2Paul’s Angus Beef Brisket Salad
The salad starts with a bed of crisp Romaine, pecan-smoked chopped Angus brisket, apples and red raisins and is then topped with balsamic-marinated chargrilled asparagus. Add a drizzle of 2Paul’s housemade horseradish remoulade dressing to create a combination of fresh and savory in an enormous serving. 2Paul’s prides itself on its “Oklahoma smoke and Louisiana spice” and offers barbecue seafood and meats in salads, sandwiches and sides. For EatLafayette 2012, the restaurant is offering buy one rack of ribs and get the second one half off. It is located at 2668 Johnston St., next to Albertsons, and is open Monday through Saturday 11 a.m. to 8 p.m. and Sunday for lunch from 11 a.m. to 2 p.m. — Elizabeth Rose
2Paul's Radically Urban Barbeque
2668 Johnston St. Suite C-4
Charley G’s General Manager Courtney Vincent serves up the restaurant’s wood-grilled mahi mahi with Robert Mondavi Private Selection 2010 Pinot Noir, proving that white wine is not essential for fish. The fish is accompanied by a baby bay shrimp sauté and summer vegetable succotash with a Meyer lemon vinaigrette. “The smoky flavors of the mahi cooked over our wood-burning grill is complemented by the fruit flavors and crisp acidity of the pinot noir,” says Vincent, who worked at Emeril Lagasse’s Delmonico in New Orleans before joining the Charley G’s staff. The mahi mahi is one of two second-course options for the restaurant’s EatLafayette special, a two-course meal for $20. For the other éntrée, Charley G’s offers a panéed chicken fettuccine maque choux, a boneless chicken breast with cream sauce, corn and tasso, which Vincent paired with the 2010 Mondavi Private Selection Chardonnay, noting that the creaminess in the pasta accentuates the wine’s buttery flavors. For the first course, customers can choose either a southern Caesar salad or seasonal soup. Charley G’s has been serving Lafayette diners since 1985 and is located at 3809 Ambassador Caffery Parkway. The restaurant is open for lunch Monday through Friday from 11:30 a.m. to 2 p.m. It serves dinner Monday through Saturday, offering live piano music Thursday through Saturday. — Elizabeth Rose
3809 Ambassador Caffery Parkway
Fresh Is As Fresh Does
Farmers markets are a key ingredient to tasty food.
Early to rise may have you early to bed, but in the restaurant business it can net you the freshest and tastiest éntrées on your menu — if you’re one to patronize farmers markets.
“We get first crack at it,” says Mary Tutwiler, co-owner of the Saint Street Inn. “The earlier you get there, the better off you are.”
Tutwiler checks out farmers markets in the area at the crack of dawn and for good reason: The produce is “utterly dead fresh and in prime condition and for cheaper than I can buy anywhere else in town, and I get to come back here and cook them and they taste better than anything I’ve eaten,” she says. “Why would I not want to do that?”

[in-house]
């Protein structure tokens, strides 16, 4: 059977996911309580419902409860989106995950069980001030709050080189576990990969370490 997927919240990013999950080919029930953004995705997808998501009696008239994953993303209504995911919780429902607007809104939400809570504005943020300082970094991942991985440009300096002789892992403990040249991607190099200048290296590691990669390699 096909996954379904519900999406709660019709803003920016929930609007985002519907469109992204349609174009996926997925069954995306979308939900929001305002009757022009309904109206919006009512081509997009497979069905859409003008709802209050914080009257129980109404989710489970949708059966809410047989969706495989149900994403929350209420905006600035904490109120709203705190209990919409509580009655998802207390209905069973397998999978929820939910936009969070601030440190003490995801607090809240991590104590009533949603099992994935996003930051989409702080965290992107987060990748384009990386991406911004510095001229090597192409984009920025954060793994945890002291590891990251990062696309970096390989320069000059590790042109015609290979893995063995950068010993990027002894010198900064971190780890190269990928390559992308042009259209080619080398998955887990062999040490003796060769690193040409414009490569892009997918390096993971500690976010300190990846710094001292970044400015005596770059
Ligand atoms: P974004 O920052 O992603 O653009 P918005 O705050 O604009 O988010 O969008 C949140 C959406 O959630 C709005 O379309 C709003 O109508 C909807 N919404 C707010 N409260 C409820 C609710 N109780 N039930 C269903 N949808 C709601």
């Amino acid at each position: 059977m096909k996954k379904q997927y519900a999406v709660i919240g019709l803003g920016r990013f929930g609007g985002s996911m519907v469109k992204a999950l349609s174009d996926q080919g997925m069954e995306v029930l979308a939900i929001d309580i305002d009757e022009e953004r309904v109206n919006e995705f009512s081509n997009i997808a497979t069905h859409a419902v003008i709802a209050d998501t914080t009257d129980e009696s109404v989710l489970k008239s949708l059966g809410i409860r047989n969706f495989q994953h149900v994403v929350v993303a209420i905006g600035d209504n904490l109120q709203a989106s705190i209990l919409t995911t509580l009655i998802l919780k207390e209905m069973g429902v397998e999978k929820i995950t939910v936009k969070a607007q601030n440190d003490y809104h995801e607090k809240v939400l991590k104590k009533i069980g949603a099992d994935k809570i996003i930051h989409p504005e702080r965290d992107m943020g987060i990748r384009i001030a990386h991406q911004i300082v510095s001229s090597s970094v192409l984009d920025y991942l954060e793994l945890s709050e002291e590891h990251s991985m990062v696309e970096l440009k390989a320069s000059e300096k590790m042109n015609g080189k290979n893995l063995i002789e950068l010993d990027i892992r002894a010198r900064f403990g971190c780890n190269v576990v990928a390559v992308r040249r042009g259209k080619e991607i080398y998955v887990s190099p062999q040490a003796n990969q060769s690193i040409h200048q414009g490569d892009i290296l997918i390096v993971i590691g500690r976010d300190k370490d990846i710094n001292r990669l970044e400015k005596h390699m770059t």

The local produce Tutwiler purchases includes tomatoes, watermelon, cucumbers, eggplant, zucchini, squash, blackberries and blueberries. Also, the beef and eggs are local. And the herbs — oregano, green onion, parsley, basil, sage, lavender and French sorrel — are just steps away from the kitchen and partially frame the restaurant.
“I’ll be making dinner and literally run outside and cut some basil,” says Tutwiler.
David Richter, who directs the Acadiana Farmers Market, says “the only way you can sell at our farmers market is if you raised the produce yourself.”
The AFM has been around since 1970, but Richter says until recently the produce was mostly purchased by individuals. “For years, we never had the restaurants come to us, and now they’re starting to,” he says, adding that Pimon Thai was one of the first to buy from the market; now they’re lining up for basically one reason: “The flavor,” Richter says. “They’ll tell me that, ‘Oh that squash I had fixed, the costumer went wild over it because of the flavor.’ A lot of the stuff you buy from the wholesale has been refrigerated for a long time and it loses its flavor, that real homegrown flavor.”
Richter says produce loses value and flavor the longer it sits in a truck. Tutwiler couldn’t agree more.
“This stuff has been picked the day before, has never been refrigerated, it hasn’t sat in a truck and traveled across the country or sat in somebody’s cooler,” she says of fresh produce. “The minute you pick a vegetable or a piece of fruit, it starts dying. The sugars start changing to starch. The cellular walls start breaking down; flavors start disintegrating. I am getting the freshest produce I can buy,” she says. Another motive, Tutwiler says, is larger in scope.
“I believe in supporting the land and the people who are firsthand working with the land building up the quality of the land — keeping us supplied with food without which we would die,” she says. “I’m not a farmer myself, but I’m doing my best to support the farmers and to keep the earth and the land healthy.”